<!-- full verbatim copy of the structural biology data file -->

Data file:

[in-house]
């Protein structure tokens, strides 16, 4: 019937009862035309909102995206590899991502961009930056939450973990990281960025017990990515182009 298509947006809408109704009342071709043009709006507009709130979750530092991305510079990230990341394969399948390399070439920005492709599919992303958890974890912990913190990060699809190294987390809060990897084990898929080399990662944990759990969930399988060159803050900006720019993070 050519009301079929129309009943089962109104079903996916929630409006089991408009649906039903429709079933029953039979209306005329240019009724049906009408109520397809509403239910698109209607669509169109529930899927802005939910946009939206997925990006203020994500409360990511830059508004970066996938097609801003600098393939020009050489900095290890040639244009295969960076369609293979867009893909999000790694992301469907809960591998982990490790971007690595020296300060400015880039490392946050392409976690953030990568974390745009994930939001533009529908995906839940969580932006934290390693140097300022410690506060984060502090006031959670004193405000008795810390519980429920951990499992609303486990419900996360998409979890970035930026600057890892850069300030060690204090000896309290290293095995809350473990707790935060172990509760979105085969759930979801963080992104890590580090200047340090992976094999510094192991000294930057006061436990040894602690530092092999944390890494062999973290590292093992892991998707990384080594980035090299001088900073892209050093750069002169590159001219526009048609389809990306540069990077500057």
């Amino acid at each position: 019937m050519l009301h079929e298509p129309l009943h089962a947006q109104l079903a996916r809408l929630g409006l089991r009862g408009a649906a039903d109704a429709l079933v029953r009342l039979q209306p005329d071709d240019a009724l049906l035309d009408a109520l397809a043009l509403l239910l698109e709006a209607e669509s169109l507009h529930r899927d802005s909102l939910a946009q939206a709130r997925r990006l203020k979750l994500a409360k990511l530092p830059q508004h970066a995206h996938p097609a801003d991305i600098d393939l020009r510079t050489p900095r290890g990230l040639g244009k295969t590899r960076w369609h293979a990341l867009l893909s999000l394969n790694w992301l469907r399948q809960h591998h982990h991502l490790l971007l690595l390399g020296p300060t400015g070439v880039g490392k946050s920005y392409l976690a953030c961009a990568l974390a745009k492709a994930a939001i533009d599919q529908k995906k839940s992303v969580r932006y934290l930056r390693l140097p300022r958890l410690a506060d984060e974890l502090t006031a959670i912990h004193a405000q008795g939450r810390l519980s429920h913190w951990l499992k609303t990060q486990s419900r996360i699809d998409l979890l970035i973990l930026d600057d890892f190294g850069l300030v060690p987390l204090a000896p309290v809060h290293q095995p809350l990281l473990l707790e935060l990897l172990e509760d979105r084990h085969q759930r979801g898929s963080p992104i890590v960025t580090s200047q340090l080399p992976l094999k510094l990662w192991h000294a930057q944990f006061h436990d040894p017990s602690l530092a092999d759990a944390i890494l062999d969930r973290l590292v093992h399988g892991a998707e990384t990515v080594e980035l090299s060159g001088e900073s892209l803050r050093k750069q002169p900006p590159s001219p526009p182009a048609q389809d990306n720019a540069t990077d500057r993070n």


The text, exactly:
[in-house]
């Protein structure tokens, strides 16, 4: 019937009862035309909102995206590899991502961009930056939450973990990281960025017990990515182009 298509947006809408109704009342071709043009709006507009709130979750530092991305510079990230990341394969399948390399070439920005492709599919992303958890974890912990913190990060699809190294987390809060990897084990898929080399990662944990759990969930399988060159803050900006720019993070 050519009301079929129309009943089962109104079903996916929630409006089991408009649906039903429709079933029953039979209306005329240019009724049906009408109520397809509403239910698109209607669509169109529930899927802005939910946009939206997925990006203020994500409360990511830059508004970066996938097609801003600098393939020009050489900095290890040639244009295969960076369609293979867009893909999000790694992301469907809960591998982990490790971007690595020296300060400015880039490392946050392409976690953030990568974390745009994930939001533009529908995906839940969580932006934290390693140097300022410690506060984060502090006031959670004193405000008795810390519980429920951990499992609303486990419900996360998409979890970035930026600057890892850069300030060690204090000896309290290293095995809350473990707790935060172990509760979105085969759930979801963080992104890590580090200047340090992976094999510094192991000294930057006061436990040894602690530092092999944390890494062999973290590292093992892991998707990384080594980035090299001088900073892209050093750069002169590159001219526009048609389809990306540069990077500057």
């Amino acid at each position: 019937m050519l009301h079929e298509p129309l009943h089962a947006q109104l079903a996916r809408l929630g409006l089991r009862g408009a649906a039903d109704a429709l079933v029953r009342l039979q209306p005329d071709d240019a009724l049906l035309d009408a109520l397809a043009l509403l239910l698109e709006a209607e669509s169109l507009h529930r899927d802005s909102l939910a946009q939206a709130r997925r990006l203020k979750l994500a409360k990511l530092p830059q508004h970066a995206h996938p097609a801003d991305i600098d393939l020009r510079t050489p900095r290890g990230l040639g244009k295969t590899r960076w369609h293979a990341l867009l893909s999000l394969n790694w992301l469907r399948q809960h591998h982990h991502l490790l971007l690595l390399g020296p300060t400015g070439v880039g490392k946050s920005y392409l976690a953030c961009a990568l974390a745009k492709a994930a939001i533009d599919q529908k995906k839940s992303v969580r932006y934290l930056r390693l140097p300022r958890l410690a506060d984060e974890l502090t006031a959670i912990h004193a405000q008795g939450r810390l519980s429920h913190w951990l499992k609303t990060q486990s419900r996360i699809d998409l979890l970035i973990l930026d600057d890892f190294g850069l300030v060690p987390l204090a000896p309290v809060h290293q095995p809350l990281l473990l707790e935060l990897l172990e509760d979105r084990h085969q759930r979801g898929s963080p992104i890590v960025t580090s200047q340090l080399p992976l094999k510094l990662w192991h000294a930057q944990f006061h436990d040894p017990s602690l530092a092999d759990a944390i890494l062999d969930r973290l590292v093992h399988g892991a998707e990384t990515v080594e980035l090299s060159g001088e900073s892209l803050r050093k750069q002169p900006p590159s001219p526009p182009a048609q389809d990306n720019a540069t990077d500057r993070n």